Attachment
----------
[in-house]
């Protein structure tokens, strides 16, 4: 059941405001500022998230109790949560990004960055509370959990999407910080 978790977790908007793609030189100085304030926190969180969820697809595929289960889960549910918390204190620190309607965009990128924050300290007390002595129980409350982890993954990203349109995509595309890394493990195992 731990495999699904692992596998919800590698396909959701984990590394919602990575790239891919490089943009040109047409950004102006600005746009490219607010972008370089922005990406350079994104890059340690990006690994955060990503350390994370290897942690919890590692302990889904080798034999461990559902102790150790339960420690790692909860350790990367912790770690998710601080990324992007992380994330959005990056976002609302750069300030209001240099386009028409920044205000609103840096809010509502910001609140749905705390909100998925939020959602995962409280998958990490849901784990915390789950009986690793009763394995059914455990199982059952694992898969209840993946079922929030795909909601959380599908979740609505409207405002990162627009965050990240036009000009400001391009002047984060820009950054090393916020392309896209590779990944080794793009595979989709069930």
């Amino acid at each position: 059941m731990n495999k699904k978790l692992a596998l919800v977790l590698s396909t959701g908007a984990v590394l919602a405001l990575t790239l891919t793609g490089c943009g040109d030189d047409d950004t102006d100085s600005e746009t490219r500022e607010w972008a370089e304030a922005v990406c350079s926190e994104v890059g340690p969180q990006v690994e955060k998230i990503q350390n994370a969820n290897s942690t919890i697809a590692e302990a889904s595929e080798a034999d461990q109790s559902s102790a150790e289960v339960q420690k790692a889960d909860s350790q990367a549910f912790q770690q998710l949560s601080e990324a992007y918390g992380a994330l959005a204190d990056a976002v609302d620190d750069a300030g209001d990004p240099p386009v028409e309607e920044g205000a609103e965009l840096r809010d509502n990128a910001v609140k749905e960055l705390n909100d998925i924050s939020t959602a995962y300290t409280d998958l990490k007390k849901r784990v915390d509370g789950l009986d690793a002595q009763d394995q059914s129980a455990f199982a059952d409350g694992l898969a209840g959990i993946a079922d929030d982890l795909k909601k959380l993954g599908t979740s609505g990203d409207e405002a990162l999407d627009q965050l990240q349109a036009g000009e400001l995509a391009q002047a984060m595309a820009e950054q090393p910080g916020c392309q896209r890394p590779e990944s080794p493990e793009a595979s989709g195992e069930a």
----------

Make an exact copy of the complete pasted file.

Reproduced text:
[in-house]
């Protein structure tokens, strides 16, 4: 059941405001500022998230109790949560990004960055509370959990999407910080 978790977790908007793609030189100085304030926190969180969820697809595929289960889960549910918390204190620190309607965009990128924050300290007390002595129980409350982890993954990203349109995509595309890394493990195992 731990495999699904692992596998919800590698396909959701984990590394919602990575790239891919490089943009040109047409950004102006600005746009490219607010972008370089922005990406350079994104890059340690990006690994955060990503350390994370290897942690919890590692302990889904080798034999461990559902102790150790339960420690790692909860350790990367912790770690998710601080990324992007992380994330959005990056976002609302750069300030209001240099386009028409920044205000609103840096809010509502910001609140749905705390909100998925939020959602995962409280998958990490849901784990915390789950009986690793009763394995059914455990199982059952694992898969209840993946079922929030795909909601959380599908979740609505409207405002990162627009965050990240036009000009400001391009002047984060820009950054090393916020392309896209590779990944080794793009595979989709069930």
């Amino acid at each position: 059941m731990n495999k699904k978790l692992a596998l919800v977790l590698s396909t959701g908007a984990v590394l919602a405001l990575t790239l891919t793609g490089c943009g040109d030189d047409d950004t102006d100085s600005e746009t490219r500022e607010w972008a370089e304030a922005v990406c350079s926190e994104v890059g340690p969180q990006v690994e955060k998230i990503q350390n994370a969820n290897s942690t919890i697809a590692e302990a889904s595929e080798a034999d461990q109790s559902s102790a150790e289960v339960q420690k790692a889960d909860s350790q990367a549910f912790q770690q998710l949560s601080e990324a992007y918390g992380a994330l959005a204190d990056a976002v609302d620190d750069a300030g209001d990004p240099p386009v028409e309607e920044g205000a609103e965009l840096r809010d509502n990128a910001v609140k749905e960055l705390n909100d998925i924050s939020t959602a995962y300290t409280d998958l990490k007390k849901r784990v915390d509370g789950l009986d690793a002595q009763d394995q059914s129980a455990f199982a059952d409350g694992l898969a209840g959990i993946a079922d929030d982890l795909k909601k959380l993954g599908t979740s609505g990203d409207e405002a990162l999407d627009q965050l990240q349109a036009g000009e400001l995509a391009q002047a984060m595309a820009e950054q090393p910080g916020c392309q896209r890394p590779e990944s080794p493990e793009a595979s989709g195992e069930a």